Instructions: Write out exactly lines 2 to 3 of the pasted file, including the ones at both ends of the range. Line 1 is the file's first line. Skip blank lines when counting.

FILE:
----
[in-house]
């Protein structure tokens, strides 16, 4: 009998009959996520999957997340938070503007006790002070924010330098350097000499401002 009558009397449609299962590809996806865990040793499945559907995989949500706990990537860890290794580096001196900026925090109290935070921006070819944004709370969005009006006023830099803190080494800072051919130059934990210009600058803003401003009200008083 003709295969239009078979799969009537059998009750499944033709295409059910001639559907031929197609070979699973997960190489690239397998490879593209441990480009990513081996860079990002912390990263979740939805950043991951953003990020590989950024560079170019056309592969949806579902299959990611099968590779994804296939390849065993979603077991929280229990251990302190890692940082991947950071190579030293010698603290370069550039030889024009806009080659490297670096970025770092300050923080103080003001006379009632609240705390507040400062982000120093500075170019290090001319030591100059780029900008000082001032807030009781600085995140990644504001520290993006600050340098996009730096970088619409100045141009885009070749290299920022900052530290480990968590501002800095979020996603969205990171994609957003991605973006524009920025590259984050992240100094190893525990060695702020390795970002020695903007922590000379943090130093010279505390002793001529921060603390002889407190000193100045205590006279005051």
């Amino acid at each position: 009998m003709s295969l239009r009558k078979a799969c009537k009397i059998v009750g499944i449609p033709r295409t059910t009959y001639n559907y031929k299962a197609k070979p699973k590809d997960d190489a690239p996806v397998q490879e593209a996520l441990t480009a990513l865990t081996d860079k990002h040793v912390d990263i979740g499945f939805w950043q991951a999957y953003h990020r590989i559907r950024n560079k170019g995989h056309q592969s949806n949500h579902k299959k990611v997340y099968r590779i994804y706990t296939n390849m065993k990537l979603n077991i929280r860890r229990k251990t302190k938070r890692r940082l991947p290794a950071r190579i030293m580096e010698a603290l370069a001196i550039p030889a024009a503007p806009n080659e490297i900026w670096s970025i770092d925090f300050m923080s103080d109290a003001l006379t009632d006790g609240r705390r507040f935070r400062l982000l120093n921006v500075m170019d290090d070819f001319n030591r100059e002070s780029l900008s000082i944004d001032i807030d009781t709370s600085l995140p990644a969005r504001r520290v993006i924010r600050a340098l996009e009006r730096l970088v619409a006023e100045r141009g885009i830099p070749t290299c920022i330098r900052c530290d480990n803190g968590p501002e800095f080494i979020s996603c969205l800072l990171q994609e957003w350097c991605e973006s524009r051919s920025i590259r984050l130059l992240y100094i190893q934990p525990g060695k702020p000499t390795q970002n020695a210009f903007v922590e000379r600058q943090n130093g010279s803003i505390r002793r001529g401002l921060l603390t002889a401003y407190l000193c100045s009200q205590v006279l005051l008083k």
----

């Protein structure tokens, strides 16, 4: 009998009959996520999957997340938070503007006790002070924010330098350097000499401002 009558009397449609299962590809996806865990040793499945559907995989949500706990990537860890290794580096001196900026925090109290935070921006070819944004709370969005009006006023830099803190080494800072051919130059934990210009600058803003401003009200008083 003709295969239009078979799969009537059998009750499944033709295409059910001639559907031929197609070979699973997960190489690239397998490879593209441990480009990513081996860079990002912390990263979740939805950043991951953003990020590989950024560079170019056309592969949806579902299959990611099968590779994804296939390849065993979603077991929280229990251990302190890692940082991947950071190579030293010698603290370069550039030889024009806009080659490297670096970025770092300050923080103080003001006379009632609240705390507040400062982000120093500075170019290090001319030591100059780029900008000082001032807030009781600085995140990644504001520290993006600050340098996009730096970088619409100045141009885009070749290299920022900052530290480990968590501002800095979020996603969205990171994609957003991605973006524009920025590259984050992240100094190893525990060695702020390795970002020695903007922590000379943090130093010279505390002793001529921060603390002889407190000193100045205590006279005051």
């Amino acid at each position: 009998m003709s295969l239009r009558k078979a799969c009537k009397i059998v009750g499944i449609p033709r295409t059910t009959y001639n559907y031929k299962a197609k070979p699973k590809d997960d190489a690239p996806v397998q490879e593209a996520l441990t480009a990513l865990t081996d860079k990002h040793v912390d990263i979740g499945f939805w950043q991951a999957y953003h990020r590989i559907r950024n560079k170019g995989h056309q592969s949806n949500h579902k299959k990611v997340y099968r590779i994804y706990t296939n390849m065993k990537l979603n077991i929280r860890r229990k251990t302190k938070r890692r940082l991947p290794a950071r190579i030293m580096e010698a603290l370069a001196i550039p030889a024009a503007p806009n080659e490297i900026w670096s970025i770092d925090f300050m923080s103080d109290a003001l006379t009632d006790g609240r705390r507040f935070r400062l982000l120093n921006v500075m170019d290090d070819f001319n030591r100059e002070s780029l900008s000082i944004d001032i807030d009781t709370s600085l995140p990644a969005r504001r520290v993006i924010r600050a340098l996009e009006r730096l970088v619409a006023e100045r141009g885009i830099p070749t290299c920022i330098r900052c530290d480990n803190g968590p501002e800095f080494i979020s996603c969205l800072l990171q994609e957003w350097c991605e973006s524009r051919s920025i590259r984050l130059l992240y100094i190893q934990p525990g060695k702020p000499t390795q970002n020695a210009f903007v922590e000379r600058q943090n130093g010279s803003i505390r002793r001529g401002l921060l603390t002889a401003y407190l000193c100045s009200q205590v006279l005051l008083k």